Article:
John Overmyer

Le coût de l’inaction

BERKELEY – Les gouvernements mondiaux sont-ils capables d’empêcher une récession profonde et durable de l’économie mondiale ? Il y a trois mois, j’aurais dit « oui », sans hésiter. Aujourd’hui, je n’en suis pas si sûr.

Le problème n’est pas que les gouvernements hésitent sur la marche à suivre. La liste des procédures usuelles pour éviter une dépression prolongée en cas de crise financière a été progressivement formulée au cours des deux derniers siècles : par le gouverneur de la Banque d’Angleterre Cornelius Buller en 1825 ; par le rédacteur en chef de l’époque victorienne de The Economist , Walter Bagehot ; et par de nombreux économistes, notamment Irving Fisher, John Maynard Keynes et Milton Friedman.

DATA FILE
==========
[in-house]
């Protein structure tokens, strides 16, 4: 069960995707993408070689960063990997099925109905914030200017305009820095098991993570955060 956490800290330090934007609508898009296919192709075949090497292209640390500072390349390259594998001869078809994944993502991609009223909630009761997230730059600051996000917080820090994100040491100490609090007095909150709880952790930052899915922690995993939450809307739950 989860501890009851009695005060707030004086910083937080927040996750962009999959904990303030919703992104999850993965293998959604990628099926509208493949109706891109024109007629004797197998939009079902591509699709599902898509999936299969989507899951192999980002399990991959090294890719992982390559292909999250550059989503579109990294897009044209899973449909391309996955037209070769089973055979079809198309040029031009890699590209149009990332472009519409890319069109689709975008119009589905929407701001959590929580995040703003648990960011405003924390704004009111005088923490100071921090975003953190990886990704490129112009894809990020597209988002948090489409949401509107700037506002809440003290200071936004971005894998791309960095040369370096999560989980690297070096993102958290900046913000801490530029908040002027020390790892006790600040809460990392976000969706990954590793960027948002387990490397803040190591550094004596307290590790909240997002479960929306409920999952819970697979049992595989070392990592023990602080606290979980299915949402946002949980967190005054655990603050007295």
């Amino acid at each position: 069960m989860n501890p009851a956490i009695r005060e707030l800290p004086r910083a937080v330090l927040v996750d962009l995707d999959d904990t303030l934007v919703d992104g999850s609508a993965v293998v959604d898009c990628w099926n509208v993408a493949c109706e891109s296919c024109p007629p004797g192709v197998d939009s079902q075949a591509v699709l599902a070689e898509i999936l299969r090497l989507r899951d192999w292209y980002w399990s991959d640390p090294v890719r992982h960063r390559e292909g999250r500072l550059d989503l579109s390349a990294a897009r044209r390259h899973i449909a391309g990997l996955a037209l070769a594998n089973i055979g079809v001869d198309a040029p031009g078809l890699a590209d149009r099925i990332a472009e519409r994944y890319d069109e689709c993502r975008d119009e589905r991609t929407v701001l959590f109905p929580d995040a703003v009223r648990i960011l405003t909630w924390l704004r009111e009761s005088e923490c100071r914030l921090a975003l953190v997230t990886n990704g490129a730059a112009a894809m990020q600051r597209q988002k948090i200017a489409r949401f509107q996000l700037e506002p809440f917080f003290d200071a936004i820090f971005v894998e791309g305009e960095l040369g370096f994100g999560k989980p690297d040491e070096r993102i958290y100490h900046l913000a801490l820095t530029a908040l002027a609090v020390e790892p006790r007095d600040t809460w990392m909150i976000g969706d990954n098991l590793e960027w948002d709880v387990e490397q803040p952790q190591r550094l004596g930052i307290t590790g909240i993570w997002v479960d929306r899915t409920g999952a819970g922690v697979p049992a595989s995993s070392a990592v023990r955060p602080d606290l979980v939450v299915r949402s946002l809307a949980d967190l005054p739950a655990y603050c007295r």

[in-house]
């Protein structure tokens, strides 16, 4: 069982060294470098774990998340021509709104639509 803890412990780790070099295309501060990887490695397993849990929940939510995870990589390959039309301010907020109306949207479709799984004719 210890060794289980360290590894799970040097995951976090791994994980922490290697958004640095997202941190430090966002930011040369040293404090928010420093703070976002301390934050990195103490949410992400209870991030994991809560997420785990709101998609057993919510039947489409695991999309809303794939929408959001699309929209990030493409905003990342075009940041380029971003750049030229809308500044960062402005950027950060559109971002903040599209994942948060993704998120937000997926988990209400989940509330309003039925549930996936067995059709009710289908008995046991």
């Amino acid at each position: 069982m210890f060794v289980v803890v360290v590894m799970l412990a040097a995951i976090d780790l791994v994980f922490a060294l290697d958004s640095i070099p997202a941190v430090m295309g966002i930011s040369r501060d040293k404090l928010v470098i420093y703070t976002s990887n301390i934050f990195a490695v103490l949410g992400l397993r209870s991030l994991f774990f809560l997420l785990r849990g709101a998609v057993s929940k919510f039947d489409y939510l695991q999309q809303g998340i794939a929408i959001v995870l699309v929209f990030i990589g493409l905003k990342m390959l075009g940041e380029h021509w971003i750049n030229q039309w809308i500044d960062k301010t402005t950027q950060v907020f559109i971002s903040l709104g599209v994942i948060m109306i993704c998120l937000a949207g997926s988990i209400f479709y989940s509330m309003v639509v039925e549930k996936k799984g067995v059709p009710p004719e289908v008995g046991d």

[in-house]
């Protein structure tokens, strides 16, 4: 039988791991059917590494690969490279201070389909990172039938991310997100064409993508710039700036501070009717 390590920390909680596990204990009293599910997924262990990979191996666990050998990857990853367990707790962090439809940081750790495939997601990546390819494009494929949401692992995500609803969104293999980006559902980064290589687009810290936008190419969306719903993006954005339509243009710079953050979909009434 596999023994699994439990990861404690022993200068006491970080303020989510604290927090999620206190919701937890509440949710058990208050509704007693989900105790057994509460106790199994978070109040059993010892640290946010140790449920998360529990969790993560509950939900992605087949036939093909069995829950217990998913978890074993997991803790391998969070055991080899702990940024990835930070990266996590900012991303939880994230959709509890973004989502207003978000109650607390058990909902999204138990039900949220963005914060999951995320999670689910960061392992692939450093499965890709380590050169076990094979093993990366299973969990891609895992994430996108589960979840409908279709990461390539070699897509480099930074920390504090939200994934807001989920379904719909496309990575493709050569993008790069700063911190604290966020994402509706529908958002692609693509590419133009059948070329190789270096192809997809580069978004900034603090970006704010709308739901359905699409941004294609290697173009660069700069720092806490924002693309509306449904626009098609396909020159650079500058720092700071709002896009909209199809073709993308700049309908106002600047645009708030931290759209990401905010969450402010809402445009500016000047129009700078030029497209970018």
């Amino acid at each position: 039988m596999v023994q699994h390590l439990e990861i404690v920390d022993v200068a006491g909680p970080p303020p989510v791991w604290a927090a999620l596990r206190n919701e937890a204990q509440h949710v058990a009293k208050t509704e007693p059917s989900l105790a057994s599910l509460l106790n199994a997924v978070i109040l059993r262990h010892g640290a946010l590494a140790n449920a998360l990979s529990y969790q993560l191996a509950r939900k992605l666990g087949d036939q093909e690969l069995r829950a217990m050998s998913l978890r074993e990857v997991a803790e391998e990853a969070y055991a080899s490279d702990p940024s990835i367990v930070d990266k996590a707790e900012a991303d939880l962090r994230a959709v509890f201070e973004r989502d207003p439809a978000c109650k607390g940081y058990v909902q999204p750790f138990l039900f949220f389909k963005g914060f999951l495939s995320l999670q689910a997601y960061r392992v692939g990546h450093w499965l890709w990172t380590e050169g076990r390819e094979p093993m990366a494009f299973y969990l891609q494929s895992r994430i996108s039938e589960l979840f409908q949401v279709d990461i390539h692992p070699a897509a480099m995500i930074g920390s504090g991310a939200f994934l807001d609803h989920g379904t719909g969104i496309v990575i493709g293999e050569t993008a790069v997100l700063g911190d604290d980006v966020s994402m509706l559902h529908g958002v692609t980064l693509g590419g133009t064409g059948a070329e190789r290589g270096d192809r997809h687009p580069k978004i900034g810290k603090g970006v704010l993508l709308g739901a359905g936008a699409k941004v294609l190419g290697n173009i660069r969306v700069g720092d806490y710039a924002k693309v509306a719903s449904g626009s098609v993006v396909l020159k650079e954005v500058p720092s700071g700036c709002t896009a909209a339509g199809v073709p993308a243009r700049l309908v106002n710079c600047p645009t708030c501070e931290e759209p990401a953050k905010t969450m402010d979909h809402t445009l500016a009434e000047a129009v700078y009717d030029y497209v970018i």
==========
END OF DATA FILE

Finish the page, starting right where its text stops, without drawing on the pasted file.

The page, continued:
Le principal problème aujourd’hui est que la demande des investisseurs pour des actifs sûrs et liquides – et donc pour leur valeur – est trop élevée, tandis que la demande pour les actifs qui sous-tendent et financent le capital productif de l’économie est trop faible. La solution évidente est pour les gouvernements de créer davantage de liquidités pour satisfaire la demande pour des actifs sûrs et liquides.

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